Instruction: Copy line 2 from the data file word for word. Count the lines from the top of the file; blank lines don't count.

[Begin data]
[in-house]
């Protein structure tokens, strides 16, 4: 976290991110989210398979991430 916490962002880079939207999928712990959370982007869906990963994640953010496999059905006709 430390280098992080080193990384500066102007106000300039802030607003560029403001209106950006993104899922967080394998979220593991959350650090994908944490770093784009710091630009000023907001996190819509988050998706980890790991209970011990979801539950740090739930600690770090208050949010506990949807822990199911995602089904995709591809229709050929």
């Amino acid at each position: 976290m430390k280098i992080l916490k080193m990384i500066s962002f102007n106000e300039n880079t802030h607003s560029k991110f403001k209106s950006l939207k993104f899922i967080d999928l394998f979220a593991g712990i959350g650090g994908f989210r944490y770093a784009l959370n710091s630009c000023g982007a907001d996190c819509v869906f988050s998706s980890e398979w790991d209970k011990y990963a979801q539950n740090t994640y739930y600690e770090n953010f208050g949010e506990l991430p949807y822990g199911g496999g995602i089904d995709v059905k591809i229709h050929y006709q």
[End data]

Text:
């Protein structure tokens, strides 16, 4: 976290991110989210398979991430 916490962002880079939207999928712990959370982007869906990963994640953010496999059905006709 430390280098992080080193990384500066102007106000300039802030607003560029403001209106950006993104899922967080394998979220593991959350650090994908944490770093784009710091630009000023907001996190819509988050998706980890790991209970011990979801539950740090739930600690770090208050949010506990949807822990199911995602089904995709591809229709050929």